Temporal range: Albian
|An artist's illustration of Irritator challengeri|
David Martill et al., 1996
| †Irritator challengeri|
David Martill et al., 1996
Irritator (meaning "Irritating") was a genus of Spinosaurids, living during the early Cretaceous Brazil. It is estimated to be around 7.9 meters (26 feet) in length and around 1 metric ton. Like most Spinosaurs, Irritator had a small back sail. The main fossil piece is that of the skull, which bares a resemblance to that of Suchomimus tenerensis and Spinosaurus aegyptiacus. The genus may be a synonym to the genus Angaturama. The so far only species is Irritator Challengeri.
The first fossil, a skull, was found in the possession of fossil poachers, who had artificially added more teeth and plastered it to get a better price. The scientists who bought the fossil were unaware of this, and thus it took the poor paleontologists hours and hours to bring the skull to it's former glory, which is how the genus got its name. They also found the fossil had been artificially elongated, adding to the irritation.
The current fossil extraction point is not confirmed. After questioning the fossil dealers, they pointed to a village near Santana Do Cariri. The skull is considered to be the most complete of any Spinosaur skull. The skull is approximately 83.8 centimeters (33 inches) in length. It possesses a Sagittal crest on its forehead. The teeth were most likely went through a continual tooth change, and were estimated to be up to 40 millimeters in length.
In 2004, parts of a spinal column were discovered in the Santana Formation, the same origin as the skull. They rose high to form a small sail, and because of this, were assigned to Irritator.
The fossil consists only of the front part of the head, which is characterized by the fact that it is very narrow and carries a premaxillary sagittal crest. In the premaxilla a broken-off tooth with partial tooth crown was recovered which corresponds to that of Irritator. Altogether the premaxilla had seven teeth; the third tooth was the largest. The fossil is kept today under the number USP GP/2T-5 in the University of São Paulo.
The horizon of the Santana formation, in which both fossils were found, resulted with very high probability from sedimentation in a flat lake, which was filled with fresh or brackish water. The fossil finds made so far create an ambivalent picture. The fossil insects which have been recovered are an indication for fresh water; the find of the turtle Santanachelys, which was adapted to seawaters, indicate a saltwater environment. One theory is that the site was a brackish lagoon, which was connected to the sea. The climate was tropical and corresponded to today's climate in Brazil to a large extent.
Irritator probably nourished itself on fish, like the pterosaurs found in large number in the Santana formation. Irritator was probably, like today's crocodiles, a food generalist, eating all other animals that it could catch besides fish. A tooth belonging to Irritator still inserted into a fossil neck vertebral column of a pterosaur, indicates that Irritator ate pterosaurs as well, although it is not known if it actively hunted these animals, or simply scavenged the remains.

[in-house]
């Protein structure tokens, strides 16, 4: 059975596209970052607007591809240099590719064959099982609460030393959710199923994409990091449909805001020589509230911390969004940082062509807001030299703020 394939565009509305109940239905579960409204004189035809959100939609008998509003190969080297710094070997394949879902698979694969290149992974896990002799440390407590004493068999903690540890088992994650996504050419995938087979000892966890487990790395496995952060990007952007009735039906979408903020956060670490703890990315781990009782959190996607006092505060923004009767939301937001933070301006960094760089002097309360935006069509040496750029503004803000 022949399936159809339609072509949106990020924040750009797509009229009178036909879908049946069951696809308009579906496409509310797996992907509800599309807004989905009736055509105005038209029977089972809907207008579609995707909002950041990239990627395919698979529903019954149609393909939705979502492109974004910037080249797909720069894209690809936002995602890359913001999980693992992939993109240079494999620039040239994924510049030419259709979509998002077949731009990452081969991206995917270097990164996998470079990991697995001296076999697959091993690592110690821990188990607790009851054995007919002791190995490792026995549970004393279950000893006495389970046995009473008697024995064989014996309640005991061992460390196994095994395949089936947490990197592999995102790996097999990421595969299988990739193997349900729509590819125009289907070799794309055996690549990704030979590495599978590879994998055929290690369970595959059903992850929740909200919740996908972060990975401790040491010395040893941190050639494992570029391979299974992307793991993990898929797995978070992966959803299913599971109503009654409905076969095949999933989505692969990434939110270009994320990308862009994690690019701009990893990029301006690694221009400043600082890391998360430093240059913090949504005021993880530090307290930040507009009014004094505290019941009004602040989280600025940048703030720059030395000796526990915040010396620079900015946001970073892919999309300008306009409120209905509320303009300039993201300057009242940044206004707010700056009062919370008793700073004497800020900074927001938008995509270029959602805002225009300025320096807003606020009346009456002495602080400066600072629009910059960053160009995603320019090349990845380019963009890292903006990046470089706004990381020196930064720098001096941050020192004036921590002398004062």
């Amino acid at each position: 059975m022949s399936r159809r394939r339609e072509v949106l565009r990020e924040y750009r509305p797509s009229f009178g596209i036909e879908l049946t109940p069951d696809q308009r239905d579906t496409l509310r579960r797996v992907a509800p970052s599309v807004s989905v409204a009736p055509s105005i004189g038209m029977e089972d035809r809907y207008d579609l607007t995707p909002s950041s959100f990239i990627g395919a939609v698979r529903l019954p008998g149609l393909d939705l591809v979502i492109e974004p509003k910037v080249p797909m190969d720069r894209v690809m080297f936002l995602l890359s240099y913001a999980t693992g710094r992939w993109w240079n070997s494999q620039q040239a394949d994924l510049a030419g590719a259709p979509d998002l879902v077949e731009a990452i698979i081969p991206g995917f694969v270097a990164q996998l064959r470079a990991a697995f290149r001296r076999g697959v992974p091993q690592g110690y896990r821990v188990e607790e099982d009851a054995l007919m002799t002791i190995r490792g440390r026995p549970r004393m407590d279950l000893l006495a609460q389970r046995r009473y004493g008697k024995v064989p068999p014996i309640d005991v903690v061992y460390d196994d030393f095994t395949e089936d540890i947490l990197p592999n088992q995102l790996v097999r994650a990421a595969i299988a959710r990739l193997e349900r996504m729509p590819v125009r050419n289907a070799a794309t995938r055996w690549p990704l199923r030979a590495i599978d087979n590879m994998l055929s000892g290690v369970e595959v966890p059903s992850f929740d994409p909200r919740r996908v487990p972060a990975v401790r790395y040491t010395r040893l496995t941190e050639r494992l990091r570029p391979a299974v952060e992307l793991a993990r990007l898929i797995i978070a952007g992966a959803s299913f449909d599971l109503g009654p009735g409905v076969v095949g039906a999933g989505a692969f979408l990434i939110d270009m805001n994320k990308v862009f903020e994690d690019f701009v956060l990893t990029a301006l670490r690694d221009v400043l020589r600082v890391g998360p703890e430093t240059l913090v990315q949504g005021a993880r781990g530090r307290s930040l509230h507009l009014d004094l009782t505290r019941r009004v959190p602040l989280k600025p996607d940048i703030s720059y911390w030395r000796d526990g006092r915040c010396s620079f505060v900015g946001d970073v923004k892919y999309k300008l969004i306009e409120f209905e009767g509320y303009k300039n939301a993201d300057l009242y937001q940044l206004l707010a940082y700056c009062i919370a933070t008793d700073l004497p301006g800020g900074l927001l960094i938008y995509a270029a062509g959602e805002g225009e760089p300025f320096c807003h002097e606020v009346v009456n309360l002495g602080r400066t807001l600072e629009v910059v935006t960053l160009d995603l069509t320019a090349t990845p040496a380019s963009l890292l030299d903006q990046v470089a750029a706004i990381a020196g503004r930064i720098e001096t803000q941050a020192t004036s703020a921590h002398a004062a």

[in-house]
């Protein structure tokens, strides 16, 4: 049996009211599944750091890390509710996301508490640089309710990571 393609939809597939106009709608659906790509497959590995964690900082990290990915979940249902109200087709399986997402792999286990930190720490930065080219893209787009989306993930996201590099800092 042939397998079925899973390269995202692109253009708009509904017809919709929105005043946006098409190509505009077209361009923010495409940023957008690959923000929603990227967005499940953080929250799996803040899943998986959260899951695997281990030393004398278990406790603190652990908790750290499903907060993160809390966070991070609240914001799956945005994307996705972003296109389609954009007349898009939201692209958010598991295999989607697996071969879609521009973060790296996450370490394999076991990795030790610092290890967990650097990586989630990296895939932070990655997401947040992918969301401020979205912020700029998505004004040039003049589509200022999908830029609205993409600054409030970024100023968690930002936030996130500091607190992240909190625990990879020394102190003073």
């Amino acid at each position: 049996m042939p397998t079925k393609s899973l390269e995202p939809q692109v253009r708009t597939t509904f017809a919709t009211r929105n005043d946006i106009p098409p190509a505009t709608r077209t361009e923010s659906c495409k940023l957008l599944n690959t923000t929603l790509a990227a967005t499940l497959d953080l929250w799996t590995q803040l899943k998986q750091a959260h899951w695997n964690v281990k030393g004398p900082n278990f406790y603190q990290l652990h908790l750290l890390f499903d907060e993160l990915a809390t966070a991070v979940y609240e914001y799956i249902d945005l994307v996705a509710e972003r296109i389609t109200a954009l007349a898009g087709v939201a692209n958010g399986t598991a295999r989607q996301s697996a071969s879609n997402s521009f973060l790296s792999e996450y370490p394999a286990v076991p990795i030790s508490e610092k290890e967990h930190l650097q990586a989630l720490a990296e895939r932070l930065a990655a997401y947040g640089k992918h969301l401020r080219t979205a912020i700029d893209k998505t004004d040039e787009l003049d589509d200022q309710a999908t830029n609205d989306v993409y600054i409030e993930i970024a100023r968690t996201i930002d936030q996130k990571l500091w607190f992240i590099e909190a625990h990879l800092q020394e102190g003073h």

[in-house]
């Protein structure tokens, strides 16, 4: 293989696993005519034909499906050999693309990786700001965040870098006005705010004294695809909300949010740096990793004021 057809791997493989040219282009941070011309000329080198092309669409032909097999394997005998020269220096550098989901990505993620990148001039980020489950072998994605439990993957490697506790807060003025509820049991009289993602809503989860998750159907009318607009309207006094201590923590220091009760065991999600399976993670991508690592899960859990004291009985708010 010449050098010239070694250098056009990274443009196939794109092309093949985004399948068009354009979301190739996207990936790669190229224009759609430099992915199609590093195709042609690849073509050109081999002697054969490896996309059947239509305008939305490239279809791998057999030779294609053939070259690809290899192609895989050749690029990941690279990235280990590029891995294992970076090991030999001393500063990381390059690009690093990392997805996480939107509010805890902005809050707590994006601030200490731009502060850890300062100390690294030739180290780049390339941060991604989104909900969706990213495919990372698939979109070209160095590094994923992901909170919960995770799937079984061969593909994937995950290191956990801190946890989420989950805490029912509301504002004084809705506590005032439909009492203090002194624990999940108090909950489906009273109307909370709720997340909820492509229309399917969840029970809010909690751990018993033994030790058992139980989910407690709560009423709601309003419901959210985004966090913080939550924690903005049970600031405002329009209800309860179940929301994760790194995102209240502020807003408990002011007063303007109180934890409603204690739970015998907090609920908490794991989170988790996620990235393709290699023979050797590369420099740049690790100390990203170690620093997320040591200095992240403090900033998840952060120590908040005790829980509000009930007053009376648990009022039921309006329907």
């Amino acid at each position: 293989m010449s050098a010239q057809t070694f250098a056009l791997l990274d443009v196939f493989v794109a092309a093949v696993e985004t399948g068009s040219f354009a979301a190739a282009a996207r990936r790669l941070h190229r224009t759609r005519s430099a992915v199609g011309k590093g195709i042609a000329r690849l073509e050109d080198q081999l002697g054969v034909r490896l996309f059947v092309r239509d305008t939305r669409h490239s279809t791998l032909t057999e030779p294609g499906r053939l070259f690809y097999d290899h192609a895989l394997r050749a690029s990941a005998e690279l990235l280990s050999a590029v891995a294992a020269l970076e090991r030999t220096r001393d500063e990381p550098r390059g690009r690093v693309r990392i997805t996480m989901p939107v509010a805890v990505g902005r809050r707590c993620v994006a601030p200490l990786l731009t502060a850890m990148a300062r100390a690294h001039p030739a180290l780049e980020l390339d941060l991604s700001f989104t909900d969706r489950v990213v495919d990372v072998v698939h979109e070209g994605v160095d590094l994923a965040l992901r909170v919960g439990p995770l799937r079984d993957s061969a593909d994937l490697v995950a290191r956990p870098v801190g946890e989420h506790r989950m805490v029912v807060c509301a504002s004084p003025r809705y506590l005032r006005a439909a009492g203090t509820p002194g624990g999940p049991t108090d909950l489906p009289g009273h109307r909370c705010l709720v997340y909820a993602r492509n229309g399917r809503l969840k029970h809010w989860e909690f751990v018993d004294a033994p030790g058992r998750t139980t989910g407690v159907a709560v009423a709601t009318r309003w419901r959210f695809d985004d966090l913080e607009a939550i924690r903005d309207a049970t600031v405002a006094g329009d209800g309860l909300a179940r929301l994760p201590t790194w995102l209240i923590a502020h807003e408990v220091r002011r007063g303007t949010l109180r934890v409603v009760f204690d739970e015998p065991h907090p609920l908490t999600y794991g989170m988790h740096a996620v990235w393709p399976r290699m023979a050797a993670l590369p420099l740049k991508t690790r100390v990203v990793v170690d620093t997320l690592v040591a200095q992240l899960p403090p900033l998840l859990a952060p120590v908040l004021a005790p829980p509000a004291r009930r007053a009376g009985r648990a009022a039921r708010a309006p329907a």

All Spinosaurids had very narrow jaws with relatively homogeneous pointed teeth. This arrangement is particularly found in crocodiles such as the Sunda Gavial. The long conical teeth, which do not possess serrated edges, are suitable particularly to grabbing and holding of prey. They differed from teeth of other theropods, which seemed geared towards tearing or cutting off seized body parts. Particularly with Irritator and Suchomimus tenerensis a convergence with crocodiles is regularly discussed in the literature. Individual fossils belonging to the Spinosauridae were regarded in the past as crocodile fossils. For example, Baryonyx fossils from Portugal were originally described as Suchosaurus and only in 2007 were they recognized as those of a spinosaurid.
The nostrils of Irritator were shifted far to the rear of the skull, and the secondary palate make respiration possible even if the majority of the jaw was under water or held prey. In particular, the sagittal crest of Irritator is an indication for a pronounced neck musculature, which would have been necessary in order to pull the jaw closed quickly against water resistance and withdraw the head fast. Sues et al. (2002) point out, however, that there would be no reason to assume that the Spinosauridae specialized completely in fishing. They stress rather that this head morphology indicates a generalistic feeding, particularly on small prey animals. In fact, portions of a young Iguanodon, a terrestrial herbivore, were found inside the fossil skeleton of one Baryonyx. Naish et al. (2004) support the theory that Irritator hunted both aquatic and terrestrial animals as a generalist within the coastal area and in addition probably also searched for carrion. One more thing for awhile the only part of skeleton that was found was a skull.
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